Delays Example: Cllr. Seamus Coyle's story regarding the delays in getting ambulances to emergencies in the Ballybay area are frightening, or should be, for the people of North Monaghan. One took an hour and 15 minutes to reach Main Street, Ballybay, and the other got lost on its way from Shercock/Monaghan Town?? to an emergency in Latton and eventually got there in 1 hour 23 minutes? These are very disturbing stories and the details, as given by Cllr Coyle, must be addressed by the authorities but I would not hold my breadth. There have been a number of incidents in Monaghan and North Monaghan which should have resulted in changes but there have been no changes and it is 'pot luck' if you succeed in getting an ambulance to your emergency in any kind of appropriate time. If we add in the extra mileage that the ambulance coming from Navan to Ballybay had to negotiate if the emergency had been in Mullan or Clara then we would be faster putting the patient into a car and heading off to hospital ones self but that is not a feasible solution - we depend on the ambulance and the paramedics that come with it. Add in as well the fact that the road to Cavan is via a detour for a month soon and your chances of survival are now approaching ZERO. Then if, as Cllr Coyle states, the people at the scene were told not to use the Defib then questions must be asked as to why they have promoted this option round the country. I must ask why I trained as a Defib operator if I should not use it when a person has a heart attack. The Air ambulance was deemed to be, and the public were led to believe, that it would solve all problems for patient transfer to a hospital in record time but now we see its limitations and its remoteness from North Monaghan in times of eemrgency. It is time for the Alliance to get back in action as behind the scenes work is achieving nothing, our representatives are making no progress, and no one is listening except for a day or two while the Media splash an incident on their front pages. Indeed it is difficult to know who to turn to as our two main parties are responsible for the removal of services from Monaghan and I don't hear any of the leaders of either party thinking of reversing those decisions. Now we have the CEO Tony O'Brien, coming out with a big plan to reduce the number of A & Es in the country even further. The people making these decisions do not have to live with the consequences as the people in rural parts of Ireland have to. It is a matter of economics ruling the heath services and what may look good on paper may not be in the best interest of the people it serves. But then if you have people worrying about their health services they will not be causing problems in other areas - make the people dependent and you can feed them anything.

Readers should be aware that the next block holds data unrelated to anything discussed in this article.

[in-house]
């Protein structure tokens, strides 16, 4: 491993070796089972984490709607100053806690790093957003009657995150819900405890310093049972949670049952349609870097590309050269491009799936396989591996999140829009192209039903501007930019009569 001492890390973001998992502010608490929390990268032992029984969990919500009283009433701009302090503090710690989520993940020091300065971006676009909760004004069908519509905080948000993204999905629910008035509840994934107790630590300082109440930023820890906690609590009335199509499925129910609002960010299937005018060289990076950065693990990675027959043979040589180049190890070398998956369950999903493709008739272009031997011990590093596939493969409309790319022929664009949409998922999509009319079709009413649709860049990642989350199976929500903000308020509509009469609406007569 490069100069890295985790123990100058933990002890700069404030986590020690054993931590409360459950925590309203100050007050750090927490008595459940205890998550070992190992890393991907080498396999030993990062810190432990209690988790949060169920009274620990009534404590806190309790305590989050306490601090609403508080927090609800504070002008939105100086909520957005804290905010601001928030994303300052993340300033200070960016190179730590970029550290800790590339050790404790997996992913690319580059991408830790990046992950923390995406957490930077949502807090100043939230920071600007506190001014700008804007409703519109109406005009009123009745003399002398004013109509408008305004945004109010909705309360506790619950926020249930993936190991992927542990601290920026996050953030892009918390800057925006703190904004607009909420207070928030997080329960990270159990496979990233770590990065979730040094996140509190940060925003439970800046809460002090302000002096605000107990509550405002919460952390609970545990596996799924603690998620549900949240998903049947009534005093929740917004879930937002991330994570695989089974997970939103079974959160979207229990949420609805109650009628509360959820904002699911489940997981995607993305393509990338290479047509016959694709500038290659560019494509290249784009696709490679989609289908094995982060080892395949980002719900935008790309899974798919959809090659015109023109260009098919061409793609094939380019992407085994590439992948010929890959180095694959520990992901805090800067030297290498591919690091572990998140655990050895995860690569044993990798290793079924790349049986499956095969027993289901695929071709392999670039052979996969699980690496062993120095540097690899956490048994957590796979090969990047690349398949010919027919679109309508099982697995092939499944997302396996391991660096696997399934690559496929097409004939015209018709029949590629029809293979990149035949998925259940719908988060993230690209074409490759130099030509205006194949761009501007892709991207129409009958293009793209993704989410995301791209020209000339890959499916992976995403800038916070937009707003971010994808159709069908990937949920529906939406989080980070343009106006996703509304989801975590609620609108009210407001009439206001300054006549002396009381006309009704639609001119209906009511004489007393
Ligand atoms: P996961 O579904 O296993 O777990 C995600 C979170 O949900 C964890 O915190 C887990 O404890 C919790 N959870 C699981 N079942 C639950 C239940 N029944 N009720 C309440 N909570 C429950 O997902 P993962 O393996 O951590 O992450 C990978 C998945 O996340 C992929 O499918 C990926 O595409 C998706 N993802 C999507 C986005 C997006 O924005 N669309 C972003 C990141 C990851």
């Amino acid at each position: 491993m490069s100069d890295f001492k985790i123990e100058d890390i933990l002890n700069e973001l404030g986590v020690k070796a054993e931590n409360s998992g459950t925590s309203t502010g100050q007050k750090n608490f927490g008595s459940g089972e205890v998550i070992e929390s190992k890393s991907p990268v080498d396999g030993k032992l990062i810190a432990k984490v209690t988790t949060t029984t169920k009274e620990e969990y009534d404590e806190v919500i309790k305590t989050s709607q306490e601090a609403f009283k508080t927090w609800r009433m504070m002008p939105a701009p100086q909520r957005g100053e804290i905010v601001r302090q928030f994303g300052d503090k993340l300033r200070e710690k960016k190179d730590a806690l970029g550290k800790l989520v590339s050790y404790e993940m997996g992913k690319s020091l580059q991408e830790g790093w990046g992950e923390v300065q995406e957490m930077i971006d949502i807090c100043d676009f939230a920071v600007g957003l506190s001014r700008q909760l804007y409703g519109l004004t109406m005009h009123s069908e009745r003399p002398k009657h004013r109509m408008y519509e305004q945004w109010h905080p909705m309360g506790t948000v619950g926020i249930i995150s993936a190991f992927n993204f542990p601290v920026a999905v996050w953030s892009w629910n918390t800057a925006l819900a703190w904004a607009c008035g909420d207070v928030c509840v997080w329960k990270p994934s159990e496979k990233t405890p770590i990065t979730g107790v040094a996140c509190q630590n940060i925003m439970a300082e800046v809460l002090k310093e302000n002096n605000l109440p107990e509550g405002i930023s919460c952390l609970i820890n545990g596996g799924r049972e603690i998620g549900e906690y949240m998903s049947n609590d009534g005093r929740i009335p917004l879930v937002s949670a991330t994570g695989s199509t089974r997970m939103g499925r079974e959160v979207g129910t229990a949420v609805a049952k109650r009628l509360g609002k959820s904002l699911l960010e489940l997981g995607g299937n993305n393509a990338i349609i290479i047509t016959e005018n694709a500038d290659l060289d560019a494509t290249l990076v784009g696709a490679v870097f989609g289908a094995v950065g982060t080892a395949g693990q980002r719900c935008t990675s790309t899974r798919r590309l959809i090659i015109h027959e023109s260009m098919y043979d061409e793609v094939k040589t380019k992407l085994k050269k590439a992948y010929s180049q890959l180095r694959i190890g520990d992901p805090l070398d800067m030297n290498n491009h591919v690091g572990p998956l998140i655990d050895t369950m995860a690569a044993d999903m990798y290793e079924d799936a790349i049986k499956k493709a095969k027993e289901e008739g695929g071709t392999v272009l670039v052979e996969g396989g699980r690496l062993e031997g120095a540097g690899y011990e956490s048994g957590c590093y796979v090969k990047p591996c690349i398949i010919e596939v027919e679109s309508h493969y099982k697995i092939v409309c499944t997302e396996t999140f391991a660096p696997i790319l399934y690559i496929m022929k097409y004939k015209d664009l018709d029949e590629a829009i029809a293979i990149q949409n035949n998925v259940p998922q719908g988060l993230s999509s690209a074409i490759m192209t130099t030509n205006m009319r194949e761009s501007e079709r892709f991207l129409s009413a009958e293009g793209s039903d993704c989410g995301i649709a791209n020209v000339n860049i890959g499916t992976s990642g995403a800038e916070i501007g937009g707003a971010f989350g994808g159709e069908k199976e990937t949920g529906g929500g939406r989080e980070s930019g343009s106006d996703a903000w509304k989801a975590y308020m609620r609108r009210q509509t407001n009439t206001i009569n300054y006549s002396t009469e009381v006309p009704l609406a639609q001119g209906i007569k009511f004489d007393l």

How Much Should Progress Cost?